Premature chromosome condensation assay to study influence of high-level natural radiation on the initial DNA double strand break repair in human G0 lymphocytes.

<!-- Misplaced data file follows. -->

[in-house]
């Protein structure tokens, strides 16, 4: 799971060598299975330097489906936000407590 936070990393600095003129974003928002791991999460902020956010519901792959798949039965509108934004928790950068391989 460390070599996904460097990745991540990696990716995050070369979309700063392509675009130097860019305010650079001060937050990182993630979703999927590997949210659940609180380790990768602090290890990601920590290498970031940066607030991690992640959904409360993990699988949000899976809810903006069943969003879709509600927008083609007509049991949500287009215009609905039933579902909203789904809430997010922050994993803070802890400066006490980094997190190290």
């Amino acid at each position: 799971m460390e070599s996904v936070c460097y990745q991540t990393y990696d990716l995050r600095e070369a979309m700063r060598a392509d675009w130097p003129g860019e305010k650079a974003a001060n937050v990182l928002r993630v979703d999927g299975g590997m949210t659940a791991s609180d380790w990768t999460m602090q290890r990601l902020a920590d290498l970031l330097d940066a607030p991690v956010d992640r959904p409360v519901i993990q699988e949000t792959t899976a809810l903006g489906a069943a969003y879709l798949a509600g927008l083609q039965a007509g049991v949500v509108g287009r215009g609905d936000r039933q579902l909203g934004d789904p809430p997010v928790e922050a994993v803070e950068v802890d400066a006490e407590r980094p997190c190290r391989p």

The inherent capacity of individuals to efficiently repair ionizing radiation induced DNA double strand breaks (DSBs) may be inherited, however, it is influenced by several epigenetic and environmental factors. A pilot study tested whether chronic low dose natural radiation exposure influences the rejoining of initial DNA DSBs induced by a 2 Gy γ-irradiation in 22 individuals from high (>1.5 mGy/year) and normal (≤1.5 mGy/year) level natural radiation areas (H&NLNRA) of Kerala. Rejoining of DSBs (during 1 h at 37 °C, immediately after irradiation) was evaluated at the chromosome level in the presence and absence of wortmannin (a potent inhibitor of DSB repair in normal human cells) using a cell fusion-induced premature chromosome condensation (PCC) assay. The PCC assay quantitates DSBs in the form of excess chromosome fragments in human G lymphocytes without the requirement for cell division. A quantitative difference was observed in the early rejoining of DNA DSBs between individuals from HLNRA and NLNRA, with HLNRA individuals showing a higher (P = 0.05) mean initial repair ratio. The results indicate an influence of chronic low dose natural radiation on initial DNA DSB repair in inhabitants of HLNRA of the Kerala coast.